We’re in the thick of Winter right now where I live.
Today we have sleet, snow flurries and a high of just 5 degrees Celsius.
With the wintery conditions making getting out in the garden a little less fun, I’m already starting to daydream about the Summer days ahead of us, with warmer temperatures, the house doors flung open, barbecues and evenings sitting in the remaining heat of the day, and being able to wear light, loose clothing instead of multiple layers just to keep warm.
And I’m starting to prepare for those Summer days on the growing and gathering front too.
It’s time to sow my Spring seeds so they’re ready when the last frost has passed and the ground is warm enough to plant out.
Waiting until Spring is just too late to start sowing. It puts me right behind in my gardening calendar and, as I’ve discovered from past experience, means a shorter growing time and a much less impressive harvest.
So, in the middle of Winter each year, when the frosts are heavy and brutal and the snow is just starting to arrive I start sowing my seed indoors to keep my gardening on schedule.
Winter Sowing for Spring
Although the basic steps are the same, sowing Spring seeds in Winter takes a little more planning and care than when you sow in Spring.
Where as in the warmer months you can pretty much drop seed into warmed soil, leave them outdoors, water them and get a reasonable success rate, Winter planting involves a little more of your usual nurturing and possibly a few extra props to improve your odds.
For my Winter sowing I use mini green houses that have seed flats nested in a clear box with ventilation and a water tray.
Since the greenhouses get reused each year, before I use them each season I give them a good wash out and then soak them in a 1:10 solution of bleach and water to kill off any fungi or diseases that might bother my seeds.
Because it’s still so cold here and I want to provide a little extra heat to help encourage germination, I provide heating underneath my greenhouses.
There are a few ways you can warm your soil up over the colder months. There are special heating pads that you can purchase to put under your seed cells or, if your seed cells and the water are contained in units like the greenhouses above, you could use either pet electric blankets or a standard electric blanket. What ever you use I would advise you to move the trays away from the heating device before watering. Better to be safe than sorry.
As we all know, light is a key factor in our seeds doing their thing. But when you’re starting your seeds off indoors it’s a bit more challenging making sure there’s enough of it.
My little greenhouses get perched right up by a big window in our dining area and sometimes, when I remember, they also get moved around the house to follow any sun coming in.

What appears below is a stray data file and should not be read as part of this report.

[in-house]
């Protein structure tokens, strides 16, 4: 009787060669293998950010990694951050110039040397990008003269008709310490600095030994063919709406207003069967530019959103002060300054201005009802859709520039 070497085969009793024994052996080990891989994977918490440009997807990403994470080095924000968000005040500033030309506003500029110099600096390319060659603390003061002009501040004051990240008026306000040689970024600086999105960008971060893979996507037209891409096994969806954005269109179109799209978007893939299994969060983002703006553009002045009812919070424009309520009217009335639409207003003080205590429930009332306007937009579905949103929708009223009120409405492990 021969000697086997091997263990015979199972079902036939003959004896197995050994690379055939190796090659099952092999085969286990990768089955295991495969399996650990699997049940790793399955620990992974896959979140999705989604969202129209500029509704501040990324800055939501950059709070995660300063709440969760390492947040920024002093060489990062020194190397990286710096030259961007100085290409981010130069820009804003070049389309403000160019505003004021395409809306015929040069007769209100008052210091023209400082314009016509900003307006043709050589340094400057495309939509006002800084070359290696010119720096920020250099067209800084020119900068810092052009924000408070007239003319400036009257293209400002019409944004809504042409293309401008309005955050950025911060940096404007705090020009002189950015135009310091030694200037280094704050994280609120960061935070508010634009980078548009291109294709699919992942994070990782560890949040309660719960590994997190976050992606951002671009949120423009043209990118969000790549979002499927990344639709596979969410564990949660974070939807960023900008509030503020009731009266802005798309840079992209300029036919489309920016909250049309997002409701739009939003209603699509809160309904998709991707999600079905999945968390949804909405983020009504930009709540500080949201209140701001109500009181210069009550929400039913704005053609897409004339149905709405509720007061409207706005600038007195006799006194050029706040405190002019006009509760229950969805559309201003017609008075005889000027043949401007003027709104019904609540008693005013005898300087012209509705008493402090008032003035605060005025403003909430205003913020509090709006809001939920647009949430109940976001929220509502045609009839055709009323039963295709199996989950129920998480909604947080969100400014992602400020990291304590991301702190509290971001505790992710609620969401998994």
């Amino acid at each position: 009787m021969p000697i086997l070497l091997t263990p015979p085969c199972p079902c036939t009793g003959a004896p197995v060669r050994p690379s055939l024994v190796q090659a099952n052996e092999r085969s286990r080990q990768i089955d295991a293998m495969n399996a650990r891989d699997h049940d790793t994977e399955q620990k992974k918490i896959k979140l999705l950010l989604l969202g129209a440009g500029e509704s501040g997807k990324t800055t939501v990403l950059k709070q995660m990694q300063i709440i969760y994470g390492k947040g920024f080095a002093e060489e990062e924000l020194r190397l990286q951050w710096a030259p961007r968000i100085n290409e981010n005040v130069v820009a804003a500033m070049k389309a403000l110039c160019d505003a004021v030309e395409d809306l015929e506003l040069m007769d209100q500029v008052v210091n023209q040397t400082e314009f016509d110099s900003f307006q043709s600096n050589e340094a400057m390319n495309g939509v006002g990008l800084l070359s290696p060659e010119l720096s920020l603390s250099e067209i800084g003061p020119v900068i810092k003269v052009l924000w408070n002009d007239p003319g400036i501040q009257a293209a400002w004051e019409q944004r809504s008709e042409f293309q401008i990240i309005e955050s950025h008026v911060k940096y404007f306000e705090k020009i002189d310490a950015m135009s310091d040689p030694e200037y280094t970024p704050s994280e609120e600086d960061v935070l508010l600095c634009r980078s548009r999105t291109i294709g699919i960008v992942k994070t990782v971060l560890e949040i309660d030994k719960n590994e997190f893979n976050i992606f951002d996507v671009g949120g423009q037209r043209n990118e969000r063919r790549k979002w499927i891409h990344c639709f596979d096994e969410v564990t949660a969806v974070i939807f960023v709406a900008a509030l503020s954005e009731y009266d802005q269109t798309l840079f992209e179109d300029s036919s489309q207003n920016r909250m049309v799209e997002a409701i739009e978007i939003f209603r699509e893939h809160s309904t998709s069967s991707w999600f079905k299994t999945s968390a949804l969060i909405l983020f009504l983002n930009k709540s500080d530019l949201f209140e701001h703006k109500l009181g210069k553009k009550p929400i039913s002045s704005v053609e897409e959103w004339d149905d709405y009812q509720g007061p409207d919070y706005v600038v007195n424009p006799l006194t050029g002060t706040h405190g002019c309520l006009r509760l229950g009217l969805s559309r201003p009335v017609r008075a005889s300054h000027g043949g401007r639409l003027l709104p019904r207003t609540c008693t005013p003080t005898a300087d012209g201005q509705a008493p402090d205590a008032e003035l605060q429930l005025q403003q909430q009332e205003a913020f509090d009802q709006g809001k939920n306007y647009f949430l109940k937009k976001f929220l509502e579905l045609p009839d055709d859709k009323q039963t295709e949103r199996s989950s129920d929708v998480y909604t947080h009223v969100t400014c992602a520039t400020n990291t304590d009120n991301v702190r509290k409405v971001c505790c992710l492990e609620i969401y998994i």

You will find that seedlings grown indoors will often lean themselves towards the window they are near, to reach more light, so you’ll need to keep turning their trays regularly if this happens.
Your soil won’t dry out as quickly as it would in the Summer sun, but you still need to keep on top of making sure your trays are kept moist enough to encourage germination.
The mini greenhouses I use have two ventilation holes in them, which can be opened to let the air in.
Once your indoor grown seedlings have sprouted and have 2-3 leaves it’s important to provide more air to strengthen the seedlings. I tend to remove the lids at this point but you could also just prop the lid up with a 1-2 inch gap for ventilation, using wooden skewers.
Unfortunately you can’t just transfer the seedlings you have grown indoors, straight into the garden. This is a sure way to lose those babies that you have spent time and effort growing because they’re just not used to the conditions.
To prepare my ‘youngsters’ I put the seed trays outdoors in a shaded area, starting with a few hours a day and increasing the time until the frosts have passed and I can plant the seedlings. By this time they have got used to being out in the conditions and should do just fine in the big wide world.
These are the main things you need to consider when sowing seeds indoors. It’s not difficult, it just takes a little time and attention. And space in your house!
The other important thing to consider is when you start this process.
It’s a good rule of thumb to allow 8-10 weeks from planting to the first frost so plan ahead.
Of course, if you miss that time-frame it doesn’t mean you miss the growing season, you may just find that your growing time and harvest period is slightly shorter.
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